Denial Letter May Not Be Last Word on Disaster Assistance

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Release date: 
June 10, 2008
Release Number: 

JEFFERSON CITY, Mo. -- Don't despair if you received a letter from the Federal Emergency Management Agency (FEMA) stating that you have been denied for disaster assistance. It may be that FEMA cannot complete the assistance evaluation process until you supply additional personal information or insurance information.

An applicant may be denied assistance for various reasons, including insufficient storm-related damage or adequate insurance coverage. It's important that even if you have registered with FEMA, you call and keep them informed of any changes in your status. Also, be sure to call to update personal information or additional insurance information.

"A denial may mean that FEMA does not have all the information needed to make a decision regarding the applicant's disaster aid," said Michael Karl, federal coordinating officer for FEMA operations in Missouri. "Remember that this first letter may not be the last word."

There are several reasons why an applicant may receive a denial letter; many are easily fixed. The most common reason is that the applicants are insured. Indicated as "INS" or "IINS" on the denial letter, it simply means that FEMA requires more information on the insurance settlement before a final decision can be made.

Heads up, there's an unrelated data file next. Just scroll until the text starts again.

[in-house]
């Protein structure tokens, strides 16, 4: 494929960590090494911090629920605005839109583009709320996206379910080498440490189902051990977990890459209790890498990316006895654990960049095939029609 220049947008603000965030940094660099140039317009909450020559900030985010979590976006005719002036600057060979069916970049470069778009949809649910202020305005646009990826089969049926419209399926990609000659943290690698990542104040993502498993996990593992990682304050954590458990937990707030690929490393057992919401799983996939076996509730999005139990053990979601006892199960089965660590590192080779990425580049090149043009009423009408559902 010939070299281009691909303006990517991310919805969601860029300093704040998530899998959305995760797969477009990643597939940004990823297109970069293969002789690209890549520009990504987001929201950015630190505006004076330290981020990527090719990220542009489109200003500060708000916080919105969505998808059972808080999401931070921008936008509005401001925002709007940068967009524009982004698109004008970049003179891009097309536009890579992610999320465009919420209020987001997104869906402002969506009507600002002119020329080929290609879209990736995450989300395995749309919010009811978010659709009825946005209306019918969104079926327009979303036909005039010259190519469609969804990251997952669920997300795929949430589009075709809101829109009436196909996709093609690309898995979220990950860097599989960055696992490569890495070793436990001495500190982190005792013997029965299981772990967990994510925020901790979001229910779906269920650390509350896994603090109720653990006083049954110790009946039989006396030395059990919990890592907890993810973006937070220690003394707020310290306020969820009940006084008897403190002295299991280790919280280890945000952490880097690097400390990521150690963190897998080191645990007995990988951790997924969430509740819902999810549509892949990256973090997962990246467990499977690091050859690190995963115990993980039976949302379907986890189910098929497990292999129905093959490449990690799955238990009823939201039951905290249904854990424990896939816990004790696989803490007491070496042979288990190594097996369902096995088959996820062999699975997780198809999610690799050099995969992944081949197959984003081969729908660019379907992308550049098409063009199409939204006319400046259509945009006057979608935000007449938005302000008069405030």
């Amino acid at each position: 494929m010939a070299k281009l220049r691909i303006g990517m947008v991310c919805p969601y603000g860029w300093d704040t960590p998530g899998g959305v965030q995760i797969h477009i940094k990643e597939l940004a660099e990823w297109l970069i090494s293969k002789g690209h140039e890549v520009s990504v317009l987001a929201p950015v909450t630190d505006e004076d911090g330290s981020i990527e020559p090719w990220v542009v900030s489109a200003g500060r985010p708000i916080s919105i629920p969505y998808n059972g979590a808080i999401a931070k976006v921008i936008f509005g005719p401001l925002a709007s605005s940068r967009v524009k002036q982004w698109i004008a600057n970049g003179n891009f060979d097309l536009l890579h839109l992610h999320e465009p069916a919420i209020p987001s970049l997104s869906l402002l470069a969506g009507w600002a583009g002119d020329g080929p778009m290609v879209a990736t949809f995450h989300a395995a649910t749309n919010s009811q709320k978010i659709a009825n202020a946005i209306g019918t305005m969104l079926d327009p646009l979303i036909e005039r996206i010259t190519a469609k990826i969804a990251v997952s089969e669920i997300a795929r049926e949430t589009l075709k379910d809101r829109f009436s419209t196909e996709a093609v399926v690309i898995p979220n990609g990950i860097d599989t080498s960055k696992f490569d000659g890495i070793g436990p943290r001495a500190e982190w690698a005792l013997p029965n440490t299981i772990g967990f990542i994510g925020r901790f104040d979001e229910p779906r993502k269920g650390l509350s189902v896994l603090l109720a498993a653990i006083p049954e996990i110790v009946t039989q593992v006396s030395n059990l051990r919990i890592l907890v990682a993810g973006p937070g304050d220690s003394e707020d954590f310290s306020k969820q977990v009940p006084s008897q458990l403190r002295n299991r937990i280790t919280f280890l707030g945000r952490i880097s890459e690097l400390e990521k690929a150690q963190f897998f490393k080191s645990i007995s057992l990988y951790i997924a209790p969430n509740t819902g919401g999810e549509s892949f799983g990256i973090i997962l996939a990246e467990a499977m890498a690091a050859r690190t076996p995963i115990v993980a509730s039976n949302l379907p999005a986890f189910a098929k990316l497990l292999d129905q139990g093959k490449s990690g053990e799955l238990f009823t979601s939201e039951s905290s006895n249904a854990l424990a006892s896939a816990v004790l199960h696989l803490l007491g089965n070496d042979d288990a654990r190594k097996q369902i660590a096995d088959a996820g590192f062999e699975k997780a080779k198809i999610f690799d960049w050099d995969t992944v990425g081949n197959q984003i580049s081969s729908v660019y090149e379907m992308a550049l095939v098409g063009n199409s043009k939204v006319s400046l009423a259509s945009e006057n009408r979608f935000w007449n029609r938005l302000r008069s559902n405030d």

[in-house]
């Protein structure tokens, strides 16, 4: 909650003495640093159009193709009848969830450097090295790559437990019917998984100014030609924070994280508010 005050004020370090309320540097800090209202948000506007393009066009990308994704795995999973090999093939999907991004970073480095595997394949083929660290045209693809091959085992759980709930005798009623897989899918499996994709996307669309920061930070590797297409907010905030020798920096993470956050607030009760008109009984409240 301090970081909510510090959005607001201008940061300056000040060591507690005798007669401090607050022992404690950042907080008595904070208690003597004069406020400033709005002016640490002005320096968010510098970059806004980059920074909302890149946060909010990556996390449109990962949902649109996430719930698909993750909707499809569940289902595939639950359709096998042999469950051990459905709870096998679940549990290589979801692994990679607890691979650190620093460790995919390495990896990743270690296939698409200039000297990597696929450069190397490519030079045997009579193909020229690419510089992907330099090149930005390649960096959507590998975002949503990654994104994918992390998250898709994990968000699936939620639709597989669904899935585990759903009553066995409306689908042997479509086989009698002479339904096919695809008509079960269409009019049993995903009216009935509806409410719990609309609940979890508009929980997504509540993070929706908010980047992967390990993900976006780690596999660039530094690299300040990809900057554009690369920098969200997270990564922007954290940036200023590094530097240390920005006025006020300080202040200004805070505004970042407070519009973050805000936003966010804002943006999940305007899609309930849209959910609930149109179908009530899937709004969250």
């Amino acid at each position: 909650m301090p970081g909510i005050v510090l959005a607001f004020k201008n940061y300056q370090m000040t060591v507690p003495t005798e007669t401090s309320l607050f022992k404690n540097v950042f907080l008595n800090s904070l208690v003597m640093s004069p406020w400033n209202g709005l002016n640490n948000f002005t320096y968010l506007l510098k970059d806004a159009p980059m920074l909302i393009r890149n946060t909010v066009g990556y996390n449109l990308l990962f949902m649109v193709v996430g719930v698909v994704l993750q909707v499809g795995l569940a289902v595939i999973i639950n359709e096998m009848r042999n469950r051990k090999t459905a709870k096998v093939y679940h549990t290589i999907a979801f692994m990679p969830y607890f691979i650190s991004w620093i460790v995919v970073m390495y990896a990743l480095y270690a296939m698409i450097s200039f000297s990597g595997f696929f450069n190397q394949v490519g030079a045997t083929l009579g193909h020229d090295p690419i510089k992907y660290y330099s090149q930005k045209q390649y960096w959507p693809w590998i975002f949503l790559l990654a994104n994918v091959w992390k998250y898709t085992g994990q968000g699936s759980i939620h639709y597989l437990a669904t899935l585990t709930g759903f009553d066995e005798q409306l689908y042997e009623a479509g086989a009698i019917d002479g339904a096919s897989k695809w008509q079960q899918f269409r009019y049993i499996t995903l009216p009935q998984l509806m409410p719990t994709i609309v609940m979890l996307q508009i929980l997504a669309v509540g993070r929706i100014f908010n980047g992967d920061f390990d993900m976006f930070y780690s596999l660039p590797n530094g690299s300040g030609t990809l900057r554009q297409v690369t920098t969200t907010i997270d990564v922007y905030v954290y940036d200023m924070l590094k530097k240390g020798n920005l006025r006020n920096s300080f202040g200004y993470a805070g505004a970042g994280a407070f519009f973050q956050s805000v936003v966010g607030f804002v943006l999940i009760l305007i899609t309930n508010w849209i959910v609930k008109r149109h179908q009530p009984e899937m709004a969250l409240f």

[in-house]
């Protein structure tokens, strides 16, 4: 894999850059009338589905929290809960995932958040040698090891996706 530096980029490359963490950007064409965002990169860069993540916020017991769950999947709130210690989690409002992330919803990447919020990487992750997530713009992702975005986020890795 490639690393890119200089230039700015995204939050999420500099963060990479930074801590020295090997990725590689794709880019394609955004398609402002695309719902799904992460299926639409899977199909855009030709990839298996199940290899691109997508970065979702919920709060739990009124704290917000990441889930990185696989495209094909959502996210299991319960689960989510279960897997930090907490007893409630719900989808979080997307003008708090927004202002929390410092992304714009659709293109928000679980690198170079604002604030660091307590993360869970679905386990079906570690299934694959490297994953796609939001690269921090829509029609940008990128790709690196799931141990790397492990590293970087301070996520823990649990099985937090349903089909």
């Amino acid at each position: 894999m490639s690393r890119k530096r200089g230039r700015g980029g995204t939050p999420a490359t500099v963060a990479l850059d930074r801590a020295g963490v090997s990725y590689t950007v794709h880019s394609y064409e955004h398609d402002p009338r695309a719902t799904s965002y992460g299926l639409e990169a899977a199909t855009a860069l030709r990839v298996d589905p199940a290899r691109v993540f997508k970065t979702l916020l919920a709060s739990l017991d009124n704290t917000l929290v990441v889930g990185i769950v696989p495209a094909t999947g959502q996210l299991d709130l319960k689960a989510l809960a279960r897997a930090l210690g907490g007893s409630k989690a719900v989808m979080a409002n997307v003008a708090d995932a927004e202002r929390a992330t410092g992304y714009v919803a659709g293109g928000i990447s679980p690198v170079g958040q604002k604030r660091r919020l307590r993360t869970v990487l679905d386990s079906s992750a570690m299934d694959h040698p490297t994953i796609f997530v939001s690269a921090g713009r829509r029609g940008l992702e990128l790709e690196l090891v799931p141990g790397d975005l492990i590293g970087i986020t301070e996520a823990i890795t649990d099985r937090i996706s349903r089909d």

Other common reasons for denial letters:

  • The applicant did not provide or sign the required documents.
  • The applicant did not prove occupancy or ownership.
  • The damage is to a secondary home or a rental property, not a primary residence. (By law, applicants are eligible for FEMA disaster assistance only if the damage is to their primary residence ??-- where the person usually lives and was living at the time of the disaster.)
  • Someone else in the household has already applied and received help.
  • The applicant registered before the disaster was officially declared for their county. (If this applies to you, be sure to call 1-800-621-FEMA (3362) to verify your status.)

If FEMA determines that applicants are not eligible for a federal grant, they may still be eligible for other assistance such as a low-interest disaster loan from the U.S. Small Business Administration, disaster unemployment assistance, and tax assistance.

"Federal disaster assistance is designed to help with uninsured or under-insured losses caused by the disaster," Karl explained. "The disaster funds give many a starting place or 'hand up' to begin the recovery process."

An applicant also has the right to appeal a denial in writing within 60 days from the date of the decision of the letter. Guidelines for appeals can be found in the "Help After a Disaster" handbook that each applicant receives. Applicants can also get guidance on this issue at any Disaster Recovery Center or by calling the FEMA Registration Helpline at 1-800-621-FEMA (3362) or TTY 1-800-462-7585. Lines are open from 8 a.m. to 6 p.m. seven days a week.

FEMA coordinates the federal government's role in preparing for, preventing, mitigating the effects of, responding to, and recovering from all domestic disasters, whether natural or man-made, including acts of terror.

Last Updated: 
July 16, 2012 - 18:46
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